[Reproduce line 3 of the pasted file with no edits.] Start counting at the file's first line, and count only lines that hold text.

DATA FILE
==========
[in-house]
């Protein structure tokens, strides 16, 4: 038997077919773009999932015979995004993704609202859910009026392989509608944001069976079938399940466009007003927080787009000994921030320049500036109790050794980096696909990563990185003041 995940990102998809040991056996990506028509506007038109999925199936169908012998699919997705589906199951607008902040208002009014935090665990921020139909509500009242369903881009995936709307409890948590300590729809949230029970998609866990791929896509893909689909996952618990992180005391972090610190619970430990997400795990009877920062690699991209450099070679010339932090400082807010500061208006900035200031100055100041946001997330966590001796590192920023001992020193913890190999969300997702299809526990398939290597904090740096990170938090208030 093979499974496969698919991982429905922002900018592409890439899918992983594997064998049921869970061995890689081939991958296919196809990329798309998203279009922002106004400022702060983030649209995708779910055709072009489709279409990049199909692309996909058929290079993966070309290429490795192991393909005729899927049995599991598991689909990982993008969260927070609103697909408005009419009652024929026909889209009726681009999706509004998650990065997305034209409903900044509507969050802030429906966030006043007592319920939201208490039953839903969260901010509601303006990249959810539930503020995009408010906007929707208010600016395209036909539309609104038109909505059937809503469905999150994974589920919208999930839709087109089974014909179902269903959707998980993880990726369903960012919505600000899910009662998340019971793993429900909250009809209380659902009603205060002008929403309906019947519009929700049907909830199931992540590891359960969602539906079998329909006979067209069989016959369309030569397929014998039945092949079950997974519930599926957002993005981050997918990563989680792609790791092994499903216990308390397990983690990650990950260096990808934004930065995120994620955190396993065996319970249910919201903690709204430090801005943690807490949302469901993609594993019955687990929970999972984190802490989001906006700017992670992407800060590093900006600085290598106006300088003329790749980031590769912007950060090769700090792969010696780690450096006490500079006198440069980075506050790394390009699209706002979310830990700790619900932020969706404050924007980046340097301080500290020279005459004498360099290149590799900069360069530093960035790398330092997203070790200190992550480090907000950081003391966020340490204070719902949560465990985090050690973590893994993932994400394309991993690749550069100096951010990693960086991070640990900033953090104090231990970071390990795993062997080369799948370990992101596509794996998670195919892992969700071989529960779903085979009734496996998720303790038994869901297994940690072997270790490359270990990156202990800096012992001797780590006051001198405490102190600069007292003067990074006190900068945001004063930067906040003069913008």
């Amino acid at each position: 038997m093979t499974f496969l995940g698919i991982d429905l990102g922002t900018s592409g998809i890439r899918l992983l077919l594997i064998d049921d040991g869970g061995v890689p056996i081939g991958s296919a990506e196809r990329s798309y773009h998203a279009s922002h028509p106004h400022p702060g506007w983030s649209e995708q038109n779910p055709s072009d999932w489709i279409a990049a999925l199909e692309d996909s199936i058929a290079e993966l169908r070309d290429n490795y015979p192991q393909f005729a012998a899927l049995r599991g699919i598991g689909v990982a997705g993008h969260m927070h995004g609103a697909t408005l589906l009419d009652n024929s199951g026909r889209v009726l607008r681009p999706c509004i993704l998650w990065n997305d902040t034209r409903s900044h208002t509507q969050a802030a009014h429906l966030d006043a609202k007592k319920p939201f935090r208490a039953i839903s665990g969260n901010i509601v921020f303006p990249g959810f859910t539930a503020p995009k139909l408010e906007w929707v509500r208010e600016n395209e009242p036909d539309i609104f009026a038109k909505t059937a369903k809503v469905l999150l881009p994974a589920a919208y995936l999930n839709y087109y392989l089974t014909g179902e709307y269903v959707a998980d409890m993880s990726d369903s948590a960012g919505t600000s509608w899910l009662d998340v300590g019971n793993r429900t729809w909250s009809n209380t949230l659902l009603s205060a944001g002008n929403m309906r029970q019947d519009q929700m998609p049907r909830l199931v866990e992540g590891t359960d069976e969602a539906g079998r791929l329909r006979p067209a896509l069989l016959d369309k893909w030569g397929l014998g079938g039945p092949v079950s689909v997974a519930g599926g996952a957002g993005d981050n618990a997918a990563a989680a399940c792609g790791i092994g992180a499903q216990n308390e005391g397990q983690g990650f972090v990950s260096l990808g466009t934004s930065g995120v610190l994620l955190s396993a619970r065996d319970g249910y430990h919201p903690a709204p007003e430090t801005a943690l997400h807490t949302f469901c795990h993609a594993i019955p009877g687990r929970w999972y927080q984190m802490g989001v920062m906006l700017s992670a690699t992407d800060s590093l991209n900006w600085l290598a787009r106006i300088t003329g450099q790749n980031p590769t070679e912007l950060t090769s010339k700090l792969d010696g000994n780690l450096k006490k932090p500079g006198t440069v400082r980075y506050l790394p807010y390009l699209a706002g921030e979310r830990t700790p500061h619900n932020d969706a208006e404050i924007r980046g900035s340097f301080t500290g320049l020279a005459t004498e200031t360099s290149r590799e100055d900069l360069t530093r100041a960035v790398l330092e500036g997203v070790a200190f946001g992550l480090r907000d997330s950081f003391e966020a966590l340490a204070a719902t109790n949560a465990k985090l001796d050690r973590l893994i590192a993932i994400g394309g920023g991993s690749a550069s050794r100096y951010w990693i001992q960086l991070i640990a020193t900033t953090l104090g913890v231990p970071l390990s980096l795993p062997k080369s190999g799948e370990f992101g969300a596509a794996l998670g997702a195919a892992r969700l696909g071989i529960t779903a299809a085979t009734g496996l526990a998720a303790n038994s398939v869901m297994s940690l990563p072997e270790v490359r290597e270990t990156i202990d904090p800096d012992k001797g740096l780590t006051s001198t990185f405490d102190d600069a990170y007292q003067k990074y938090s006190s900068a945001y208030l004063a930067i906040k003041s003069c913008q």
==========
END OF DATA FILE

């Amino acid at each position: 038997m093979t499974f496969l995940g698919i991982d429905l990102g922002t900018s592409g998809i890439r899918l992983l077919l594997i064998d049921d040991g869970g061995v890689p056996i081939g991958s296919a990506e196809r990329s798309y773009h998203a279009s922002h028509p106004h400022p702060g506007w983030s649209e995708q038109n779910p055709s072009d999932w489709i279409a990049a999925l199909e692309d996909s199936i058929a290079e993966l169908r070309d290429n490795y015979p192991q393909f005729a012998a899927l049995r599991g699919i598991g689909v990982a997705g993008h969260m927070h995004g609103a697909t408005l589906l009419d009652n024929s199951g026909r889209v009726l607008r681009p999706c509004i993704l998650w990065n997305d902040t034209r409903s900044h208002t509507q969050a802030a009014h429906l966030d006043a609202k007592k319920p939201f935090r208490a039953i839903s665990g969260n901010i509601v921020f303006p990249g959810f859910t539930a503020p995009k139909l408010e906007w929707v509500r208010e600016n395209e009242p036909d539309i609104f009026a038109k909505t059937a369903k809503v469905l999150l881009p994974a589920a919208y995936l999930n839709y087109y392989l089974t014909g179902e709307y269903v959707a998980d409890m993880s990726d369903s948590a960012g919505t600000s509608w899910l009662d998340v300590g019971n793993r429900t729809w909250s009809n209380t949230l659902l009603s205060a944001g002008n929403m309906r029970q019947d519009q929700m998609p049907r909830l199931v866990e992540g590891t359960d069976e969602a539906g079998r791929l329909r006979p067209a896509l069989l016959d369309k893909w030569g397929l014998g079938g039945p092949v079950s689909v997974a519930g599926g996952a957002g993005d981050n618990a997918a990563a989680a399940c792609g790791i092994g992180a499903q216990n308390e005391g397990q983690g990650f972090v990950s260096l990808g466009t934004s930065g995120v610190l994620l955190s396993a619970r065996d319970g249910y430990h919201p903690a709204p007003e430090t801005a943690l997400h807490t949302f469901c795990h993609a594993i019955p009877g687990r929970w999972y927080q984190m802490g989001v920062m906006l700017s992670a690699t992407d800060s590093l991209n900006w600085l290598a787009r106006i300088t003329g450099q790749n980031p590769t070679e912007l950060t090769s010339k700090l792969d010696g000994n780690l450096k006490k932090p500079g006198t440069v400082r980075y506050l790394p807010y390009l699209a706002g921030e979310r830990t700790p500061h619900n932020d969706a208006e404050i924007r980046g900035s340097f301080t500290g320049l020279a005459t004498e200031t360099s290149r590799e100055d900069l360069t530093r100041a960035v790398l330092e500036g997203v070790a200190f946001g992550l480090r907000d997330s950081f003391e966020a966590l340490a204070a719902t109790n949560a465990k985090l001796d050690r973590l893994i590192a993932i994400g394309g920023g991993s690749a550069s050794r100096y951010w990693i001992q960086l991070i640990a020193t900033t953090l104090g913890v231990p970071l390990s980096l795993p062997k080369s190999g799948e370990f992101g969300a596509a794996l998670g997702a195919a892992r969700l696909g071989i529960t779903a299809a085979t009734g496996l526990a998720a303790n038994s398939v869901m297994s940690l990563p072997e270790v490359r290597e270990t990156i202990d904090p800096d012992k001797g740096l780590t006051s001198t990185f405490d102190d600069a990170y007292q003067k990074y938090s006190s900068a945001y208030l004063a930067i906040k003041s003069c913008q």